Wherever possible you should use Python3, unless there is a compelling reason not to (e.g. you need to use a package that is only available for Python2)


For a useful summary of best practice when structuring a project see the Hitchhikers Guide to Python.


All python projects should have a requirements.txt file in the root directory.

The pipreqs package lets you generate these automatically given a folder of .py files.



Avoid hard coded parameters wherever possible: use a separate file ( or param.json or some other single place to set params you're likely to change).

Detailing the parameters as a table in can also be useful.

Notebooks (.ipynb)

Please see the section on Jupyter Notebooks if you use them.


These shouldn't be too prescriptive or limiting - the intention is to set a standard to enable others who use your code to get started quickly.


The Hitchhikers Guide has a comprehensive style guide for best practice, but this is a bit prescriptive. To keep us on the same page for collaboration code should:

  • Confirm to PEP8 (see pycodestyle for linting in text editors and autopep8 or YAPF for automatic correction)
  • Use spaces instead of tabs


Even simple functions should have a docstring. What is simple at the time of writing might not be simple to someone who hasn't seen the code before.

def double(x):
    '''Double a number'''
    return(x * 2)

For complex functions that take a number of parameters the numpy docstring format is recommended. Text editor plugins can be used to autogenerate much of the docstring. This example is perhaps a bit more than you would need to write - but sets out a nice layout for writing docstrings.

def nanmax(a, axis=None, out=None, keepdims=np._NoValue):
    Return the maximum of an array or maximum along an axis, ignoring any
    NaNs.  When all-NaN slices are encountered a ``RuntimeWarning`` is
    raised and NaN is returned for that slice.

    a : array_like
        Array containing numbers whose maximum is desired. If `a` is not an
        array, a conversion is attempted.
    axis : {int, tuple of int, None}, optional
        Axis or axes along which the maximum is computed. The default is to compute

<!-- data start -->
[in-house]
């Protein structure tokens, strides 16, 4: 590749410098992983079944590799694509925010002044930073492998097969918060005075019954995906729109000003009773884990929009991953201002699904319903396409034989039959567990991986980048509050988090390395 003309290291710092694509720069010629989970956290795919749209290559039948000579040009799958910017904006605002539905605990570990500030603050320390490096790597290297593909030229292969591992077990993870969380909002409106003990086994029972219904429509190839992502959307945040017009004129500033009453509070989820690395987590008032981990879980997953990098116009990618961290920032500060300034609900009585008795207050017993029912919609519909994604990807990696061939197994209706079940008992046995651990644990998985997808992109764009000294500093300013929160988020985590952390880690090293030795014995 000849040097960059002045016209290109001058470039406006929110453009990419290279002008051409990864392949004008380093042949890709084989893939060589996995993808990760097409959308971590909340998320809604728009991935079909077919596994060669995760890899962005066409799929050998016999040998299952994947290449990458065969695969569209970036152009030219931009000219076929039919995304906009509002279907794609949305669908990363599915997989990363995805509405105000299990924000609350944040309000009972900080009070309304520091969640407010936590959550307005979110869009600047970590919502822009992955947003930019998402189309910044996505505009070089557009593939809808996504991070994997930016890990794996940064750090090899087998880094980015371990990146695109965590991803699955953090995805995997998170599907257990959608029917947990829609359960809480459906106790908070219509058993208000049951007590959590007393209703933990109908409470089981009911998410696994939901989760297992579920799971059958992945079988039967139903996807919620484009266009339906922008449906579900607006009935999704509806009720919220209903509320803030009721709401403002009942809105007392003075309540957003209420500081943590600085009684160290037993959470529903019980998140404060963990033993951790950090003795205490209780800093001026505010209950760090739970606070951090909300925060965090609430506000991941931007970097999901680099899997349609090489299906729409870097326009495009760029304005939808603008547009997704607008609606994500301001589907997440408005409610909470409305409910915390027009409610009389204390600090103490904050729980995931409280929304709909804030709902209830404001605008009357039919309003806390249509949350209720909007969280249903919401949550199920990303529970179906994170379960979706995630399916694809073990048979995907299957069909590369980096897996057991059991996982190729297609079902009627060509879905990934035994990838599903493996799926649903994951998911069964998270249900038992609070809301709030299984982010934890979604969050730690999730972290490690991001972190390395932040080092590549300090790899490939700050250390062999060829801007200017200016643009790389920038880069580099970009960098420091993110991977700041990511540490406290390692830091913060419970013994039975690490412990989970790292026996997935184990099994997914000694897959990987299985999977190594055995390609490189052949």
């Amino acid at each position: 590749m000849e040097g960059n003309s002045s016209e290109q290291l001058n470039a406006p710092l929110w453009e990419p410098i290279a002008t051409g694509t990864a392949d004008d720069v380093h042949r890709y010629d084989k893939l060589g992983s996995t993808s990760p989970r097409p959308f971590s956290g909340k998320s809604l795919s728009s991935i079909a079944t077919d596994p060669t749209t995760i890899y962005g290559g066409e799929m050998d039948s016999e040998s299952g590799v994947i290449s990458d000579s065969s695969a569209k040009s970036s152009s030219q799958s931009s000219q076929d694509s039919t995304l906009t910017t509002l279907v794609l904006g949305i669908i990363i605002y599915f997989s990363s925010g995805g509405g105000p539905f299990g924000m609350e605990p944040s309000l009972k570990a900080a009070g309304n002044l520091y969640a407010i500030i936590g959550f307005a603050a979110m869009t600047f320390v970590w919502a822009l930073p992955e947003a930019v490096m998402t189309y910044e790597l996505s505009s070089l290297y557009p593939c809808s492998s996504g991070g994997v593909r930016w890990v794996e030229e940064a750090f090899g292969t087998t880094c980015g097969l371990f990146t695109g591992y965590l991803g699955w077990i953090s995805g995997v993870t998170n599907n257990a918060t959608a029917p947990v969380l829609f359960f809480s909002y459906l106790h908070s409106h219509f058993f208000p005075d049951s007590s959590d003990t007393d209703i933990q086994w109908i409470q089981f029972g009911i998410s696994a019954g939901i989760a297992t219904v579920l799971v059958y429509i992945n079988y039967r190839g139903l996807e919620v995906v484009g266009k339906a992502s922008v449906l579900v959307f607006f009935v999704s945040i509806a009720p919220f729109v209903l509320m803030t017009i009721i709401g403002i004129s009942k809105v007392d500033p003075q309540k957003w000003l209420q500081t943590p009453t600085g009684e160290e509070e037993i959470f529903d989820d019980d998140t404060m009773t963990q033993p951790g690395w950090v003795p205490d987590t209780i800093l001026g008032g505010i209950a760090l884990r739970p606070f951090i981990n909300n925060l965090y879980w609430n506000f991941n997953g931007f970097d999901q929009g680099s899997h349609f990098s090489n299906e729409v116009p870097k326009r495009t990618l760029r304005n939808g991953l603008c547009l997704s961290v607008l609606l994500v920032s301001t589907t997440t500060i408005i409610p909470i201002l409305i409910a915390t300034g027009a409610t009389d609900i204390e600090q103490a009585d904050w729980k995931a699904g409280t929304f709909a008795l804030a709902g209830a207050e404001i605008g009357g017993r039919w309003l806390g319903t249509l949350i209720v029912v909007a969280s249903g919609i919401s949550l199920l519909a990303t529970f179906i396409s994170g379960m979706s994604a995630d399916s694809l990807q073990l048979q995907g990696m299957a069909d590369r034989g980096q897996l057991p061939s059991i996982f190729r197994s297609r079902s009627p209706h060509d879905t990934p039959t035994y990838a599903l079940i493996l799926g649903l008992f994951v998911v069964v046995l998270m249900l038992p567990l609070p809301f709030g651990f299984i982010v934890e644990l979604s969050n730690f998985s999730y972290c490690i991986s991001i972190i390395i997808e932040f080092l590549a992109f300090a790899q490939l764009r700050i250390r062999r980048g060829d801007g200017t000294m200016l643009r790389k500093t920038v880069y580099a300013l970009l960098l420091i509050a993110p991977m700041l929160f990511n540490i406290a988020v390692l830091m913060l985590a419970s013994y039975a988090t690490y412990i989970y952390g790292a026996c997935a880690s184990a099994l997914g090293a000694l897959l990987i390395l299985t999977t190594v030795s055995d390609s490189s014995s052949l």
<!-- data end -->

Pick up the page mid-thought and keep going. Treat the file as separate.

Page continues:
the maximum of the flattened array.
    out : ndarray, optional
        Alternate output array in which to place the result.  The default
        is ``None``; if provided, it must have the same shape as the
        expected output, but the type will be cast if necessary.  See
        `doc.ufuncs` for details.
    keepdims : bool, optional
        If this is set to True, the axes which are reduced are left
        in the result as dimensions with size one. With this option,
        the result will broadcast correctly against the original `a`.
        If the value is anything but the default, then
        `keepdims` will be passed through to the `max` method
        of sub-classes of `ndarray`.  If the sub-classes methods
        does not implement `keepdims` any exceptions will be raised.

    nanmax : ndarray
        An array with the same shape as `a`, with the specified axis removed.
        If `a` is a 0-d array, or if axis is None, an ndarray scalar is
        returned.  The same dtype as `a` is returned.

    NumPy uses the IEEE Standard for Binary Floating-Point for Arithmetic
    (IEEE 754). This means that Not a Number is not equivalent to infinity.
    Positive infinity is treated as a very large number and negative
    infinity is treated as a very small (i.e. negative) number.
    If the input has a integer type the function is equivalent to np.max.

    >>> a = np.array([[1, 2], [3, np.nan]])
    >>> np.nanmax(a)

results matching ""

    No results matching ""